TIMELINE The 6 steps of French citizenship 

The levels of paperwork can be monstrous and the whole process takes months or often years, but once it's done it will save you even more effort in the long run, and you will never have to go through the tiresome process of renewing your carte de séjour. It also provides peace of mind that you won’t be kicked out of the country for incorrectly filling in a form.

4. To have the right to vote

If you’re planning on staying in France for the foreseeable future, it’s only natural to want to have a say in how the country’s being run. After all, foreigners who live in France are impacted by everything from minimum wage legislation and tax rates, to security and freedom of expression. By becoming French, you’ll gain the right to vote in presidential and parliamentary elections, and have your say in who gets to shape the laws of the future.


5. To have cheaper education

In 2018, the French government announced that it would be raising tuition fees for non-EU students, starting from the 2019-2020 academic year. The cost of a degree has skyrocketed from €170 to €2,770 per year, a jump of 16 times the previous fees. Meanwhile, a master’s degree, which used to cost €243, and a PhD, which was previously €380, will both now cost you €3,770.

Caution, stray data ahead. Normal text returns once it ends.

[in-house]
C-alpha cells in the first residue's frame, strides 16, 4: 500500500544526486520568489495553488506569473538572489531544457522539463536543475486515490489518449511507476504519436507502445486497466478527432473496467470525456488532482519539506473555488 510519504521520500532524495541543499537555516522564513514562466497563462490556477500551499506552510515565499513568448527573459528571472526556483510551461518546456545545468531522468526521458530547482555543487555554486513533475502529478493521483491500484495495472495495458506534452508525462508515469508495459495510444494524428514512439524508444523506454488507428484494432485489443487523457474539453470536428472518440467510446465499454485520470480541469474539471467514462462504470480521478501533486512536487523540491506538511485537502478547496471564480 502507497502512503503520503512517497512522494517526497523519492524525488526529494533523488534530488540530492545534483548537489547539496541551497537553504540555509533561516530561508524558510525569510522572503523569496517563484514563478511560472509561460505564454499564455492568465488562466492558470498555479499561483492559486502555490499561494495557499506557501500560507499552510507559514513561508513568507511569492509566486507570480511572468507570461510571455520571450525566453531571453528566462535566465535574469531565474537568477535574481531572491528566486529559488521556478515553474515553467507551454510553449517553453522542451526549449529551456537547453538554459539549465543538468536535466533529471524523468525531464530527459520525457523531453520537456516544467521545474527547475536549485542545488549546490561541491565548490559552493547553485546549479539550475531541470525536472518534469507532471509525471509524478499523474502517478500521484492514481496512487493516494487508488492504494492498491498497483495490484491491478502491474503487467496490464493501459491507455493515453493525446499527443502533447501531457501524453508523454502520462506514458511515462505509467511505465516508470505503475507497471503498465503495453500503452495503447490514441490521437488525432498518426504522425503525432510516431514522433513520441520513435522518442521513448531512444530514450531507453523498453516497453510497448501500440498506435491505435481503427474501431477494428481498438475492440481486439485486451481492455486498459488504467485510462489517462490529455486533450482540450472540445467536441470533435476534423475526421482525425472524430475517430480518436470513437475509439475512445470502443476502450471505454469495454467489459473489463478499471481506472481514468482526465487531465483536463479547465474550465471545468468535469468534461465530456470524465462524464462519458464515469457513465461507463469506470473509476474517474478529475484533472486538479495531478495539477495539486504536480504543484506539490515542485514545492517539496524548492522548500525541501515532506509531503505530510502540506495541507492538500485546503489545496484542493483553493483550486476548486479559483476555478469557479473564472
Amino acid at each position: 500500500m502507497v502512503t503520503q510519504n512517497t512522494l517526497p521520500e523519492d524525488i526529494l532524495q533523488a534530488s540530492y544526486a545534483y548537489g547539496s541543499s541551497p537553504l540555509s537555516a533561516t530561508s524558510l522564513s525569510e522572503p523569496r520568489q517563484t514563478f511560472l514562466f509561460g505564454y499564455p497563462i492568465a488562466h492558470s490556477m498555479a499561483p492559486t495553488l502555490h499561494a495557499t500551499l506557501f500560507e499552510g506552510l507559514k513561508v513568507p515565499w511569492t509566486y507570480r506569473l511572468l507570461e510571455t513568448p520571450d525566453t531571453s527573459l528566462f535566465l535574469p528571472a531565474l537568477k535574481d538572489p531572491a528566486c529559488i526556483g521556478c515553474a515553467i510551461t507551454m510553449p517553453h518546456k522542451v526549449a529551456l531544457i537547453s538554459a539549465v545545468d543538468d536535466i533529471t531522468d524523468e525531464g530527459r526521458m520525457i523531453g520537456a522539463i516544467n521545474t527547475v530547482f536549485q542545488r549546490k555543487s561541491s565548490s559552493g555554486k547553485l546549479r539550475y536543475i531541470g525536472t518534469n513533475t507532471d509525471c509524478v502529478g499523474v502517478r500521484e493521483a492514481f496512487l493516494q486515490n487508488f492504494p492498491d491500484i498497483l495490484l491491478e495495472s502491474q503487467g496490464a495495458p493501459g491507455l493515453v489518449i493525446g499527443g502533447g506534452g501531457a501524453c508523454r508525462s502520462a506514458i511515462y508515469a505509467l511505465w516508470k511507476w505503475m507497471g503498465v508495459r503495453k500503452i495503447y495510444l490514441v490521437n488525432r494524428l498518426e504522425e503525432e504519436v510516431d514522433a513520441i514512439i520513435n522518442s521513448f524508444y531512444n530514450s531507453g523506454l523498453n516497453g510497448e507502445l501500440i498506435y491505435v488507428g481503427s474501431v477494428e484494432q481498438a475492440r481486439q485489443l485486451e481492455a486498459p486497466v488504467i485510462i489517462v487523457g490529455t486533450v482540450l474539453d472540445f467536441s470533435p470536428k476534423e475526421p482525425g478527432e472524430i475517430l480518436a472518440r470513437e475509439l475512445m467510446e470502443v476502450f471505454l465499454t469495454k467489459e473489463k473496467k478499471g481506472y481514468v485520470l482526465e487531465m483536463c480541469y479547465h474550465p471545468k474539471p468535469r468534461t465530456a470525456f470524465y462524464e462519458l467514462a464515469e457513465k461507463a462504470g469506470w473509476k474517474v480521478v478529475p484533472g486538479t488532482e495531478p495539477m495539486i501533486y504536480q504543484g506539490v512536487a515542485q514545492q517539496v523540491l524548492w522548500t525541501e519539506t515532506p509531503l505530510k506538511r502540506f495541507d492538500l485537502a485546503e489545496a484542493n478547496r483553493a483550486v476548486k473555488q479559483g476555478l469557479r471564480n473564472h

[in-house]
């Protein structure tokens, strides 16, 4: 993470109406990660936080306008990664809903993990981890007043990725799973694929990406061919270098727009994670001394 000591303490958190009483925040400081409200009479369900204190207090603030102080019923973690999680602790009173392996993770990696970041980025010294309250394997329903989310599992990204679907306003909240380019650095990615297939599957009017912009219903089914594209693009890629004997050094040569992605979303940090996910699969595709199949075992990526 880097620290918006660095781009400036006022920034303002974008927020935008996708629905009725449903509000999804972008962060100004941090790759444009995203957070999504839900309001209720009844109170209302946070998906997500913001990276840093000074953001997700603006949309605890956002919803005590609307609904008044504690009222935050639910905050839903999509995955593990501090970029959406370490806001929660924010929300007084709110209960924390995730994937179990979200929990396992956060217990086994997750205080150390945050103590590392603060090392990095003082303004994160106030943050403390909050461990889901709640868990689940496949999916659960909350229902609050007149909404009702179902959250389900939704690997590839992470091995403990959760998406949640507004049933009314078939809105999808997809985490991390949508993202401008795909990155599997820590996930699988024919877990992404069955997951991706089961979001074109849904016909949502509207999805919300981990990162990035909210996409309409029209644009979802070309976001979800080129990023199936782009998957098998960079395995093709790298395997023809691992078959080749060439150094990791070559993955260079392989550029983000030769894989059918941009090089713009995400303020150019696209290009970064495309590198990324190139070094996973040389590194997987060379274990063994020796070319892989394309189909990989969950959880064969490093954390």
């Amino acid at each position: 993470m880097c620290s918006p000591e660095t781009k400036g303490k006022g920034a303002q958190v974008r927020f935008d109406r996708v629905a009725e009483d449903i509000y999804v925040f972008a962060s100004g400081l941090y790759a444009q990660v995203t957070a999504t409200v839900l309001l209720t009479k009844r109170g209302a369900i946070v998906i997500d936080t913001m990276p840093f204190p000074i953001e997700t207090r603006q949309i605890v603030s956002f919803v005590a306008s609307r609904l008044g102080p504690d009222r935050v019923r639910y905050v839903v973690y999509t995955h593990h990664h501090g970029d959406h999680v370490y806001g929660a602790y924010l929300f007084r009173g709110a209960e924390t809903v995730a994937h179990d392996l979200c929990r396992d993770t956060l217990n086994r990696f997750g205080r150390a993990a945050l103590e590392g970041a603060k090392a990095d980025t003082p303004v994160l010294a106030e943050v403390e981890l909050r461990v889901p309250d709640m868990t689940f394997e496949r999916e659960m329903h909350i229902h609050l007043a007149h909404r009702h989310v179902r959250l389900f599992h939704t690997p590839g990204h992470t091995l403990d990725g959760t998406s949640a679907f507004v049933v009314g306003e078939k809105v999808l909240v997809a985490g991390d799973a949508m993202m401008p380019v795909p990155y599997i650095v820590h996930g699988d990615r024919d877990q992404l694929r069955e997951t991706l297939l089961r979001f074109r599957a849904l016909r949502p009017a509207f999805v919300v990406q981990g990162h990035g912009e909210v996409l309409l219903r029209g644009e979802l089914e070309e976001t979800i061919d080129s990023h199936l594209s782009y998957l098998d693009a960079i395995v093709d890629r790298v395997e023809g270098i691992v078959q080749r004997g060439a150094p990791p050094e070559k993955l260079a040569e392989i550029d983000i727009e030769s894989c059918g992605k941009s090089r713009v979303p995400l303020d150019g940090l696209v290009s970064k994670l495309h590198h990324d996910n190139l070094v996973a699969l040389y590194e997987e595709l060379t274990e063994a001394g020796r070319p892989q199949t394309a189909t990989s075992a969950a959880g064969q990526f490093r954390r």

The best way to ensure that you or your children will only have to fork out a few hundred euros for higher education is to adopt French nationality.

6. To feel closer to your neighbours

The French are a proud people and respect any efforts made to adapt to their culture, such as speaking the language. Gaining French nationality would be the ultimate gesture and would win plenty of kudos with the locals.

"Having French nationality definitely generated a lot more respect from my neighbours," American Jennifer Greco tells The Local. “It was like we were welcomed to the club. People invited us over to celebrate. The French are very proud of their country and they definitely appreciated it.”